21 years after publication, Liar's Poker feels both relevant and ancient. Relevant because it seems the Big Swinging Dicks of Wall Street are ever with us; ancient because of references to things like WATS lines and the lionizing of Salomon Brothers trader John Meriwether, whose Long-Term Capital Management would spectacularly implode in 1998, and Michael Milken, who apparently had not yet been indicted when the book went to press but got a 10-year prison sentence for securities violations. Lewis 21 years after publication, Liar's Poker feels both relevant and ancient. Relevant because it seems the Big Swinging Dicks of Wall Street are ever with us; ancient because of references to things like WATS lines and the lionizing of Salomon Brothers trader John Meriwether, whose Long-Term Capital Management would spectacularly implode in 1998, and Michael Milken, who apparently had not yet been indicted when the book went to press but got a 10-year prison sentence for securities violations. Lewis is a raconteur more than a documentarian, which is both pleasing and irritating. Certainly raconteurs can sell more books. Most people don't want to read dry scholarly accounts of Wall Street. But there are times in the book (most of chapters 1-4) where his writerly persona is so big that it crowds out everything else. His tone is so arch, snarky, exaggerated, so swimming in eddies of simile and metaphor, that I don't completely believe him (though I'm sure the vague outlines of his story are true). He pairs bravado with disarming self-deprecation, telling us repeatedly how he was utterly green, knew nothing, stumbled his way through everything, yet brought a trader who had wronged him to his knees, and by the time he left Salomon was earning the largest bonus of his class (undeserved, he insists). He steps away from the tales of towel-slapping long enough to give a detailed history of the rise of mortgage trading at Salomon Brothers and how Salomon management allowed hegemony to slip through their fingers. (Raising the question, how did such a junior employee know so much about a) the mortgage market, and b) the internecine battles among Salomon bigwigs?) The portrait he paints of Salomon's chairman John Gutfreund is fairly devastating (though ancient history; Gutfreund would be forced out by Warren Buffett in 1991 after a Treasury bond scandal). Some examples of his raconteurship: Ranieri welded a coherent departmental personality out of two separate but equally gamy ethnic groups. (Italians and Jews, if you care.) Buying whole loans (that is what the traders called home loans, to distinguish them from mortgage bonds) was an act of faith, like eating bologna. For each step forward in market technology they [the traders:] took a step backward in human evolution...they became louder, ruder, fatter... Their days began at 8 a.m. with a round of onion cheeseburgers. "We'd order four hundred dollars of Mexican food," says a former trader. "You can't buy four hundred dollars of Mexican food. But we'd try - guacamole in five-gallon drums, for a start. A customer would call in and ask us to bid or offer bonds, and you'd have to say, 'I'm sorry, but we're in the middle of the feeding frenzy. I'll have to call you back.'"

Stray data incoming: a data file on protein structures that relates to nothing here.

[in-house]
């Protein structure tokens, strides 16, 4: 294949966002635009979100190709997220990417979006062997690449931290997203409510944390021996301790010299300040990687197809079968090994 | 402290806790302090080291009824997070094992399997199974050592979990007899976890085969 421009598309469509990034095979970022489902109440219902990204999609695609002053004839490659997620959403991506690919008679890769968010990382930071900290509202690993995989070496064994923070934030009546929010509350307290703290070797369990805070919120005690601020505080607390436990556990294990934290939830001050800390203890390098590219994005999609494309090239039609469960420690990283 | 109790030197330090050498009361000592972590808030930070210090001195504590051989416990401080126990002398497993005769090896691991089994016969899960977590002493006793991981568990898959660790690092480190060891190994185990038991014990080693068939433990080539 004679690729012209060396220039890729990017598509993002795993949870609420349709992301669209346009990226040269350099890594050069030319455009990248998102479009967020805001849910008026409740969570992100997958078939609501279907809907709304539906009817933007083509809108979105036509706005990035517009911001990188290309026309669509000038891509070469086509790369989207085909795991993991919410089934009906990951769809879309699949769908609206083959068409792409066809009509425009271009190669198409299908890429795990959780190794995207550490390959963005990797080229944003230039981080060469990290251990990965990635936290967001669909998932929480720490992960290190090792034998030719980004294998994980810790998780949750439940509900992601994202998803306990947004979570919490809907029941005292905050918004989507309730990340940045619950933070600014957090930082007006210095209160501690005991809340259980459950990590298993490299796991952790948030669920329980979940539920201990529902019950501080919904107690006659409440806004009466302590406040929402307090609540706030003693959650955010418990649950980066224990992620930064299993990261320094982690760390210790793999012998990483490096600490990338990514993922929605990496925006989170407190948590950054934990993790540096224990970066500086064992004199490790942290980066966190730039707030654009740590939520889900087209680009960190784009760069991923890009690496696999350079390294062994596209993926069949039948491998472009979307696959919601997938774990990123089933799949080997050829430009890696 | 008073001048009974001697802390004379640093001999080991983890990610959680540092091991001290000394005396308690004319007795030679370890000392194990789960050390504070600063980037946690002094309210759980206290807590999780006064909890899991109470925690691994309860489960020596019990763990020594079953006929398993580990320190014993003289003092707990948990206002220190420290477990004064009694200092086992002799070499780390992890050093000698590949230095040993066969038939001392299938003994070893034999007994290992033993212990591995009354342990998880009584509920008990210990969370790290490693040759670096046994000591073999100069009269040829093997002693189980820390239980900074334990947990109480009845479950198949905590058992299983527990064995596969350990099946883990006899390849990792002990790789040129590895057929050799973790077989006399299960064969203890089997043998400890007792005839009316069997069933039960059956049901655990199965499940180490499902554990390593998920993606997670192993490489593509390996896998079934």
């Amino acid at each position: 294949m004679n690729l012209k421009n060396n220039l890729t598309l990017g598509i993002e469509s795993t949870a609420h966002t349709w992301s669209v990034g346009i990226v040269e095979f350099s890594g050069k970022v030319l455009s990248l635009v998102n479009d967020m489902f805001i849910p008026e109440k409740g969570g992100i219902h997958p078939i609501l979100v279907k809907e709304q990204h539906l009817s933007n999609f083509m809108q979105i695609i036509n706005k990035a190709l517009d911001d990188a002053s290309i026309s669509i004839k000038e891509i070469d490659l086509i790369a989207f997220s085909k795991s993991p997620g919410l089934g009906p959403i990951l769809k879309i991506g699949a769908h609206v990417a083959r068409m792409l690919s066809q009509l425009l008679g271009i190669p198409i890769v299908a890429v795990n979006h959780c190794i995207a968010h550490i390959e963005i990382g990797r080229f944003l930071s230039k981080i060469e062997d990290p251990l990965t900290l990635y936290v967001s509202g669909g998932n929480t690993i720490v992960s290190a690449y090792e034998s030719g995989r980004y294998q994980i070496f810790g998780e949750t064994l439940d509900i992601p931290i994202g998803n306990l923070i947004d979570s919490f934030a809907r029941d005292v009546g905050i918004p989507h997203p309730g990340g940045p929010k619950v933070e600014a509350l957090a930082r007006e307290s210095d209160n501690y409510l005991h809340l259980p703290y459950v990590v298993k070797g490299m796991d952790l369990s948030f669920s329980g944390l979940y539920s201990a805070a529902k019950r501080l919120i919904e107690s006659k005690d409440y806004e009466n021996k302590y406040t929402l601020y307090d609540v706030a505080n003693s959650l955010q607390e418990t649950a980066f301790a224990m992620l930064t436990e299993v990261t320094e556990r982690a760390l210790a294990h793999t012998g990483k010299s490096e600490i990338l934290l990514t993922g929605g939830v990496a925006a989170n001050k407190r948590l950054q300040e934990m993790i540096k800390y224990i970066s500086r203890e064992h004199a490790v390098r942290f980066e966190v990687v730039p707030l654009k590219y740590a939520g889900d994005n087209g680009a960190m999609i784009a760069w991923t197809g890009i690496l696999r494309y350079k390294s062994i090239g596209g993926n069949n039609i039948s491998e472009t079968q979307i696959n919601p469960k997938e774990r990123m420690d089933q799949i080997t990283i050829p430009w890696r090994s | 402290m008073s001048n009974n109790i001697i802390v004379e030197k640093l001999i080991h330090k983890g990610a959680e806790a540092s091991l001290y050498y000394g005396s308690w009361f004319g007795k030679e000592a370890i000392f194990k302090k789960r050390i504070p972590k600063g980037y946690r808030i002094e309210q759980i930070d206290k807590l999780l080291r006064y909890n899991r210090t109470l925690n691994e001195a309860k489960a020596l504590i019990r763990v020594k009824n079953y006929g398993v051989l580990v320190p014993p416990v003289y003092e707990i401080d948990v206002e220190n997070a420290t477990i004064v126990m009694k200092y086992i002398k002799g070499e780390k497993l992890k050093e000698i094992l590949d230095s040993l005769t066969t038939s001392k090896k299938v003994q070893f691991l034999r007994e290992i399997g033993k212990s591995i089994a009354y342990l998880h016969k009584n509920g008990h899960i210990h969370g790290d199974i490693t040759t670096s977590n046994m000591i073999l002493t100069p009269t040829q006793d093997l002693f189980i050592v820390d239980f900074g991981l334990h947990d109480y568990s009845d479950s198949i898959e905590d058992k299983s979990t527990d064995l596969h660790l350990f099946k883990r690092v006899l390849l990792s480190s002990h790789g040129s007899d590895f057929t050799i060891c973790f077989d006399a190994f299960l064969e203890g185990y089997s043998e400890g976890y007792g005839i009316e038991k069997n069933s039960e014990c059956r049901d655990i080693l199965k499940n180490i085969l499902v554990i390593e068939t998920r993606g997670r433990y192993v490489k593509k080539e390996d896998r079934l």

3. 5 out of 5

    Rajat Ubhaykar

    Atlas Shrugged for the philistine. It's subtle glorification of the greedy, underneath a veneer of hilarious sarcasm and grudging respect is the stuff financial Bibles are made of. An interesting slice of financial history is captured succinctly, more precisely the development of Collaterized Mortgage Obligations in the 80's which also has direct relevance to the recent U.S housing crisis. If you wish to get everything you can out of this book, get your Finance 101 straight. It'll be a lot more fu Atlas Shrugged for the philistine. It's subtle glorification of the greedy, underneath a veneer of hilarious sarcasm and grudging respect is the stuff financial Bibles are made of. An interesting slice of financial history is captured succinctly, more precisely the development of Collaterized Mortgage Obligations in the 80's which also has direct relevance to the recent U.S housing crisis. If you wish to get everything you can out of this book, get your Finance 101 straight. It'll be a lot more fun.